Every person with Down’s Syndrome is unique; an individual with his or her own characteristics and personalities. Their condition should not define them.

 

Down’s Syndrome, also known as Trisomy 21, means that a person is born with an extra 21st chromosome.

 

Children with Down’s Syndrome will have a degree of learning disability however most will learn to read and write, and attend mainstream school; they should therefore be offered the same opportunities as a typical child.

 

A number of health conditions are associated with Down’s Syndrome however with the appropriate treatment and medical intervention, many children will overcome them.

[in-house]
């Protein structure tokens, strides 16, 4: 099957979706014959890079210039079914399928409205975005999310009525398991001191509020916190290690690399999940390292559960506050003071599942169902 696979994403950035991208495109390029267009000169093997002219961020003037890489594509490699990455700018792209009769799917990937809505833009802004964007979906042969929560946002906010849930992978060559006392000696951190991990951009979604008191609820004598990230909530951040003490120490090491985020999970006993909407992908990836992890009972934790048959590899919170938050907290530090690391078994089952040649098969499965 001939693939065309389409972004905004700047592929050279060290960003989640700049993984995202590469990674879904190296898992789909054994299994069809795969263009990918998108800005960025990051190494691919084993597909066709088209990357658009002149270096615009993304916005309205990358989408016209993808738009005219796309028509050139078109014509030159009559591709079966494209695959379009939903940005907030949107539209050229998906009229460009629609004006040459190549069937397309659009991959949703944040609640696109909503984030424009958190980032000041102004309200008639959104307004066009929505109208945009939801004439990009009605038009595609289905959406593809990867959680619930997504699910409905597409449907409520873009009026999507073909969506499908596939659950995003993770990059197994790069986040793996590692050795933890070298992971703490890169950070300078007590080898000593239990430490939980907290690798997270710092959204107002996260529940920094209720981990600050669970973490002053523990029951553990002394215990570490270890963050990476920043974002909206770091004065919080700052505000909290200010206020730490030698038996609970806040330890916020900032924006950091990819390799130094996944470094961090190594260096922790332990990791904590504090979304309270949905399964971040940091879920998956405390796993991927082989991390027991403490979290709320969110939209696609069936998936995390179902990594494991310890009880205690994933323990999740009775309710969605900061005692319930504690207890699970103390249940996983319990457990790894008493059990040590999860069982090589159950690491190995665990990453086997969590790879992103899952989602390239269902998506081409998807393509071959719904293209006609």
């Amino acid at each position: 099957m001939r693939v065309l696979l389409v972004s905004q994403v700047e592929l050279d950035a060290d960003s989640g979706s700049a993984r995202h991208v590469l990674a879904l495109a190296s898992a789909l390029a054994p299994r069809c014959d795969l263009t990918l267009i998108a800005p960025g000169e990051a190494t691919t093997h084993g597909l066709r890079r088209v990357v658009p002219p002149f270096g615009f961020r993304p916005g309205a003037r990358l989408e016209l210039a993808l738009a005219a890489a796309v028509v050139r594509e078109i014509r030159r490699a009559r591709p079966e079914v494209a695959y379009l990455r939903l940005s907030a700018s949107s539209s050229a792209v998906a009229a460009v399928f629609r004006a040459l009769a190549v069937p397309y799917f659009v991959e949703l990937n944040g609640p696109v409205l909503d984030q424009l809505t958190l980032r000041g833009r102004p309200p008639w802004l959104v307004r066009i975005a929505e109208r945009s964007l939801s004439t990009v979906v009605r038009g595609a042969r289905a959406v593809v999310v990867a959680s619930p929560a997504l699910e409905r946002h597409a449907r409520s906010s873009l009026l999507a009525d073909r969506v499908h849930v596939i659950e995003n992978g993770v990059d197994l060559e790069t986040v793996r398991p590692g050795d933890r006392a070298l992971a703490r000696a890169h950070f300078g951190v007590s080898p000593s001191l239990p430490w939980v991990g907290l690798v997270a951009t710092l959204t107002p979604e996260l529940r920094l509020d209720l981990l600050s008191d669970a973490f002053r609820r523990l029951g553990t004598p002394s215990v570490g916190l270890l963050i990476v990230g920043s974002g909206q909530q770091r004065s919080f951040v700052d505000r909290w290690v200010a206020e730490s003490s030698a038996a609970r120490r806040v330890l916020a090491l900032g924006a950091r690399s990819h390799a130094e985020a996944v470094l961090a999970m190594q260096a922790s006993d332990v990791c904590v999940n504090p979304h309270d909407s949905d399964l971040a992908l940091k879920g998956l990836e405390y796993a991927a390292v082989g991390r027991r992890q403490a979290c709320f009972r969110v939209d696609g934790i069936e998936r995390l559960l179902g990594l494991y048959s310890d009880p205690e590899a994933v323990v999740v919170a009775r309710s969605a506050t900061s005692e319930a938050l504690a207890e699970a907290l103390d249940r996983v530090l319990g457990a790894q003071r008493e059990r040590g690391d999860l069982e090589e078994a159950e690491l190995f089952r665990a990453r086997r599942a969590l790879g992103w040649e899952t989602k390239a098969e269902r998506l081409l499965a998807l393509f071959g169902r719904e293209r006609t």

Most adults with Down’s Syndrome lead independent, fulfilling lives with college, employment and relationships a reality.

 

Thanks to the wealth of support and therapy now available, the negative perceptions and stereotypes of Down’s Syndrome are out of date and don’t reflect the lives of our children today. 

If you’d like to read more about Down’s Syndrome, please visit:

What is Down’s Syndrome?